As self-described "patriots" take over a wildlife refuge in Oregon, the Southern Poverty Law Center (SPLC) yesterday announced its annual count of right-wing militia groups in America. There are 276 such groups — up from 202 in 2014, a 37 percent increase.
The nonprofit organization explained that "the number represents a renewal of growth after several years of declines. The movement grew explosively after President Obama was elected, from 42 groups in 2008 to a peak of 334 in 2011 before declining in recent years."
The militia groups, which have a focus on weapons, make up a portion of what the SPLC calls extreme antigovernment groups. In 2014, there were 874 of them in America, with 33 identified in Florida.
The SPLC has said that the numbers of such groups fluctuates wildly. In fact, every one of the of the groups named on the SPLC's 2014 list with a Broward or Palm Beach connection seems inactive today. The Facebook page for the South Florida chapter of We Are Change is down. The Constitution Party has a chapter in Jupiter but its website has not been updated since 2014. The SPLC lists a group called We the People as having a Fort Lauderdale chapter, but it seems to have little online presence.
New Times identified other similar militia groups, too. The Florida Militia for Freedom states that "A well organized militia is necessary for the preservation of freedom and the suppression of a tyrannical government. An attack on freedom is an act of war." The Florida Constitutional Guard claims to be made up of "concerned citizens that are determined to protect and defend the Constitution of the United States of America. We aim to return our nation to it's people." Neither groups responded to a request for comment. The Florida Militia is organized into four regions and holds trainings:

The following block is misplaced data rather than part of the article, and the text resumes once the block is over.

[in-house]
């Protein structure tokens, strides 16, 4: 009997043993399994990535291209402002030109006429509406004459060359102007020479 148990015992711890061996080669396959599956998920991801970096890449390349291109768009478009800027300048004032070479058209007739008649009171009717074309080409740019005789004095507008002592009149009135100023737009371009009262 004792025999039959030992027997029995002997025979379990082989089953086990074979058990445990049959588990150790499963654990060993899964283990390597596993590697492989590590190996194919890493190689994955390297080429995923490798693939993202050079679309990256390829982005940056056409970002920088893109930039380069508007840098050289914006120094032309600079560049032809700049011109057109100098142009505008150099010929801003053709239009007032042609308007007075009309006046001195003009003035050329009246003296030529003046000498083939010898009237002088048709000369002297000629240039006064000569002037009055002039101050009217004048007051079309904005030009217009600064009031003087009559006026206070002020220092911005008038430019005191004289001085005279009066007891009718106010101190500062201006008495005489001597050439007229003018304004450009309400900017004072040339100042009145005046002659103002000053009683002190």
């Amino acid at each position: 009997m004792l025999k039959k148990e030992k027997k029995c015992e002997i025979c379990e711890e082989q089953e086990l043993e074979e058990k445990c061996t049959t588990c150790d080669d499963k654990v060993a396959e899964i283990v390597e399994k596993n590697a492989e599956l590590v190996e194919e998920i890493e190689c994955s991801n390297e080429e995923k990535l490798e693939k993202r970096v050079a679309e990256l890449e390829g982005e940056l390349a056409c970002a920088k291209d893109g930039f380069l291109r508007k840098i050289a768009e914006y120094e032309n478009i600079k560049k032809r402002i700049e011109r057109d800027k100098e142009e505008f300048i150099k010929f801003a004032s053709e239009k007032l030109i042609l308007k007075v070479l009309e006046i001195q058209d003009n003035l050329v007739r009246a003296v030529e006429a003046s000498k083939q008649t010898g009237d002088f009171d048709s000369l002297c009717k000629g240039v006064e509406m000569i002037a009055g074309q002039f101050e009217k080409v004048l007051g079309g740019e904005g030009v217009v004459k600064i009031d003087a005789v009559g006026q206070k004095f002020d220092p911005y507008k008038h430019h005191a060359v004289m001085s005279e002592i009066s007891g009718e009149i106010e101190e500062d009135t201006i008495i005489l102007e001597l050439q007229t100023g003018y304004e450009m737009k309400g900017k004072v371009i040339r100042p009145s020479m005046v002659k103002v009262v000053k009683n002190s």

In the case of the Oregon standoff, even right-wing groups are divided. The whole ordeal began when two ranchers, Dwight and Steven Hammond, started a fire on land owned by the Bureau of Land Management and were sentenced to prison for arson. They served it, but the sentence was deemed too light and the Hammonds were ordered back to jail. They reportedly surrendered peacefully Monday. But their cause was taken up by other right-wingers, led by Ammon Bundy, who rallied cohorts to take over the wildlife refuge, expecting a standoff with law enforcement.
As federal agents failed to move in and the militiamen grew hungry, they were mocked soundly, and even national right-wing groups including the Oathkeepers declined to support the Bundys, saying:
We cannot force ourselves or our protection on people who do not want it. Dwight and Steven Hammond have made it clear, through their attorney, that they just want to turn themselves in and serve out their sentence. And that clear statement of their intent should be the end of the discussion on this. No patriot group or individual has the right or the authority to force an armed stand off on this family, or around them, against their wishes. You cannot help someone who does not want your help, and who are not willing and ready to take a hard stand themselves.
Florida has a law against militias — the “State Antiparamilitary Training Act.”
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Statute 790.29 states that anyone who teaches another person how to use any firearm or destructive device to further a "civil disorder" can be charged with a felony. The same goes for people meeting to practice shooting firearms in furtherance of creating a civil disorder.
At least one critic has said this law could be construed to be used against any firearms instructor. Yet the Anti-Defamation League — which counted only 13 paramilitary groups in America in 1994 —- has said that such laws are effective in stopping crimes, citing a thwarted organized white-supremacist plot to kill blacks.
The SPLC did not return a request for comment.